A few tents blew over, but they were empty because organizers warned the artists about the weather Wednesday night, Raskin said.
Tom LaMar, 68, said he was watching television when he heard the fast winds blow through the neighborhood.
LaMar, who lives in the 6200 block of Utica Avenue, said he woke his wife and they went into their newly-installed safe room.
LaMar called these events "scary" and said he's still without electricity.
A few houses, away, a large tree fell on top of Robert Steely's jeep, damaging the hood.
"I didn't even know what happened," said Steely, 26.
He said he was also awake watching television when the power went off and that swift winds came through the front yard, tearing down parts of tree trunks.
Tulsa area schools
The weather led officials from Tulsa Public Schools and Union Public Schools to cancel classes for the day because of widespread power outages, officials said.
Eighteen schools in the Tulsa district are without power. Officials are still assessing all the damage, but the stadium lights at Memorial High School did blow over into the street, spokeswoman Tami Marler said.
McClure Elementary School, near 61st Street and Peoria Avenue, had a tree fall onto an A/C unit, causing damage to the roof and unit, she said.
Two schools in the Union district have no power, and one was difficult to get to because of downed trees in the neighborhood. Some bus drivers also had trouble getting in because of debris in the neighborhoods, spokeswoman Gretchen Haas-Bethel said.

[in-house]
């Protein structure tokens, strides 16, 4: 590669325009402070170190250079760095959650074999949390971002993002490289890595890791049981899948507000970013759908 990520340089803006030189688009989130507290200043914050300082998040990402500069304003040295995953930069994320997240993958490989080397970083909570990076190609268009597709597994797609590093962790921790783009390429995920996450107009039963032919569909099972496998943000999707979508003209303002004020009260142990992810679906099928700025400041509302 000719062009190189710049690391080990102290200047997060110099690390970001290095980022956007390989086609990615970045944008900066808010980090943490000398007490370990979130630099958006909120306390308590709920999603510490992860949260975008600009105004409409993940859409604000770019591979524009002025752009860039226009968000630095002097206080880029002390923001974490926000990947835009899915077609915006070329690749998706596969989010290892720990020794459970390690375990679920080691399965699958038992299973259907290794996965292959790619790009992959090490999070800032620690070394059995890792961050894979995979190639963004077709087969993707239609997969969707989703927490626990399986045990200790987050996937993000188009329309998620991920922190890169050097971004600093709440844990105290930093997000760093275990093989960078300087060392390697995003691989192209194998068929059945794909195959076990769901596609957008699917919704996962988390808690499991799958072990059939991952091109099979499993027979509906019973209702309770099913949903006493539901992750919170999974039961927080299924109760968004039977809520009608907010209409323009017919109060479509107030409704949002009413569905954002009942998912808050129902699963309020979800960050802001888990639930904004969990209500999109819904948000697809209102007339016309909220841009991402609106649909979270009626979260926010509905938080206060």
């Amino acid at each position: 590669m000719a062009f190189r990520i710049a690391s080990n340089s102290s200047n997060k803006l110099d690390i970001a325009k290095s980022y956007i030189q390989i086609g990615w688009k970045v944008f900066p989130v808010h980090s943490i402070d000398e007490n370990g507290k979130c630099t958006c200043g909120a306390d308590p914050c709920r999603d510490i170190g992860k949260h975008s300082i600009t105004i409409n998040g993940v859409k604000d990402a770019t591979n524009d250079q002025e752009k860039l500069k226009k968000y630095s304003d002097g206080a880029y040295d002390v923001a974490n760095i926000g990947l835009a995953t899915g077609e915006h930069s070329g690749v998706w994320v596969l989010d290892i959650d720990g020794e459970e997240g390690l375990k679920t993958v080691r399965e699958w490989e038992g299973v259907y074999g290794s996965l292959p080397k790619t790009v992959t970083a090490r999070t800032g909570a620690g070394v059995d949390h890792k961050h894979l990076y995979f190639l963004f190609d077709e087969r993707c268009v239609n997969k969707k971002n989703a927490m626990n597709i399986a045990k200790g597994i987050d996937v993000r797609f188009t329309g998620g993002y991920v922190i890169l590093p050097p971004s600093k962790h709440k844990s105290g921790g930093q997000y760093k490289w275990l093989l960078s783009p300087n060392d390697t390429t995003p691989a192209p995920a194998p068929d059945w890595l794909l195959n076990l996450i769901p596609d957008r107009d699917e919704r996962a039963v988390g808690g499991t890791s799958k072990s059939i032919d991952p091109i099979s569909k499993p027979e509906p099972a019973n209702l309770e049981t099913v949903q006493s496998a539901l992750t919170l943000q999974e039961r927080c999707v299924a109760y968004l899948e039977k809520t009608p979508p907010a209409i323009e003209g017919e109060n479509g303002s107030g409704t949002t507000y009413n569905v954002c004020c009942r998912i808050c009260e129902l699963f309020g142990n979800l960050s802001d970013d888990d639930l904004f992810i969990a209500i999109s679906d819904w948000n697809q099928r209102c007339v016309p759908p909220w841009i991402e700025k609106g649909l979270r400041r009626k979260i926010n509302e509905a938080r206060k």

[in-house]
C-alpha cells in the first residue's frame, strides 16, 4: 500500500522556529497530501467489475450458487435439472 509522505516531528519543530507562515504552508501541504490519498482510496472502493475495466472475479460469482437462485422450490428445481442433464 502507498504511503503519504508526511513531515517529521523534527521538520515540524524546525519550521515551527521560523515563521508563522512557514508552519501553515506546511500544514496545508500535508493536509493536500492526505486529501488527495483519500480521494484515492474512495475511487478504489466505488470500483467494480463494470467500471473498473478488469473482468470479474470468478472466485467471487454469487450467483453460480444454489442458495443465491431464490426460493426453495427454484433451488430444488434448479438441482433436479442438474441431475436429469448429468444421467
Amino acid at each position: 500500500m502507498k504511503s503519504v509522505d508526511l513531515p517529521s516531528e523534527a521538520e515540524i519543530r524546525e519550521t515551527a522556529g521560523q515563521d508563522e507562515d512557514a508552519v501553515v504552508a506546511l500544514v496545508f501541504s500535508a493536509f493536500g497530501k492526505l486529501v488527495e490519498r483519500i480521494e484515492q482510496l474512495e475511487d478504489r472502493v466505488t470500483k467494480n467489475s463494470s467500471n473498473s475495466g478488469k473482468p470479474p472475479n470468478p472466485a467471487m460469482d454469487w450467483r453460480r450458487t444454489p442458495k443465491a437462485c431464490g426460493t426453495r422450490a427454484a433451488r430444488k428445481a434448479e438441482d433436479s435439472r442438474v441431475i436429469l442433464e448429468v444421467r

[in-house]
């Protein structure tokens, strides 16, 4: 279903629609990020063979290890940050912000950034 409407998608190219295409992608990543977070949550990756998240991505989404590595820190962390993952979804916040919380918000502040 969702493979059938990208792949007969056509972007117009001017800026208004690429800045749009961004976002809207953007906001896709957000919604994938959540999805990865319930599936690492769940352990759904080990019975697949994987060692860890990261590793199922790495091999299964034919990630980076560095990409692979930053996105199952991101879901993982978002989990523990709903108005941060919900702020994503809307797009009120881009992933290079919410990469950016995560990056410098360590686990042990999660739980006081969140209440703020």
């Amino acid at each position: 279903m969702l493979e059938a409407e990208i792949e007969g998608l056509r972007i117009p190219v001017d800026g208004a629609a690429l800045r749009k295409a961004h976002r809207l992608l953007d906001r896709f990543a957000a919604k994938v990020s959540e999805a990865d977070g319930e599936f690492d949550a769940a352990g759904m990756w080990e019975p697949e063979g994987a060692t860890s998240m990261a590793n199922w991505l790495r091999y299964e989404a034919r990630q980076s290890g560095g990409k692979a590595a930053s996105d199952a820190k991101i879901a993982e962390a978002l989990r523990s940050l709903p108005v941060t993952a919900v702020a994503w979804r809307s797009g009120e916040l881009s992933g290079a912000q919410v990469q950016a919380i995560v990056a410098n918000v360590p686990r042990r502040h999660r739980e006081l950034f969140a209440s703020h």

Meanwhile, outside the Discovery School of Tulsa, dozens of parents and administrators walked among scraps of the buildings roof that were strewn across the playground.
Principal Fevzi Simsek said the charter school, near 48th Street and 72nd East Avenue, will be closed until at least Monday while administrators review damage reports and decide if the building can be reopened.
Its too early to say if students will be able to complete the few remaining days of the school year, Simsek said.
Large chunks of foam insulation and roofing material were blown nearly 100 yards away from the building and some classrooms were damaged by water. Simsek said the building remains structurally intact and he computers and other electronics are salvageable.
The privately funded school is in its first year of classes and supporters had been working hard to revamp the facility. After putting in so much effort, the storm damage became even harder to bear, parent Missy Smith said.
We just got this playground put together, and they just started putting on fencing, she said. It stinks.
The Schusterman Clinic at the University of Oklahoma-Tulsa is open and seeing patients, because it has a generator.
The University of Oklahoma-Tulsa is open and finals will go ahead as scheduled, even though the university does not have power, spokeswoman Tracy Kennedy said.
Business owners and residents in Sapulpa said they knew a tornado had touched down there when they saw the damage.
The storm did extensive at Amron Enterprises on Frankoma Road near New Sapulpa Road.
Across the street, at the D.E. Holman Food Distributors, a large cinderblock building that housed part of its warehouse was toppled and a box truck was overturned. Behind the Holman company, two homes on Division Street suffered extensive roof damage and shattered windows.
Residents say a shredded tree behind the shop stood next one that wasnt damaged - a sure sign, they say, of a tornado. A crossing grate along the railroad track paralleling Frankoma Road was destroyed and crews were repairing it.
Tim Holman, a spokesman for the Holman company, said weather stormchasers were at his business earlier today and they believed an EF-2 tornado had gone through the area.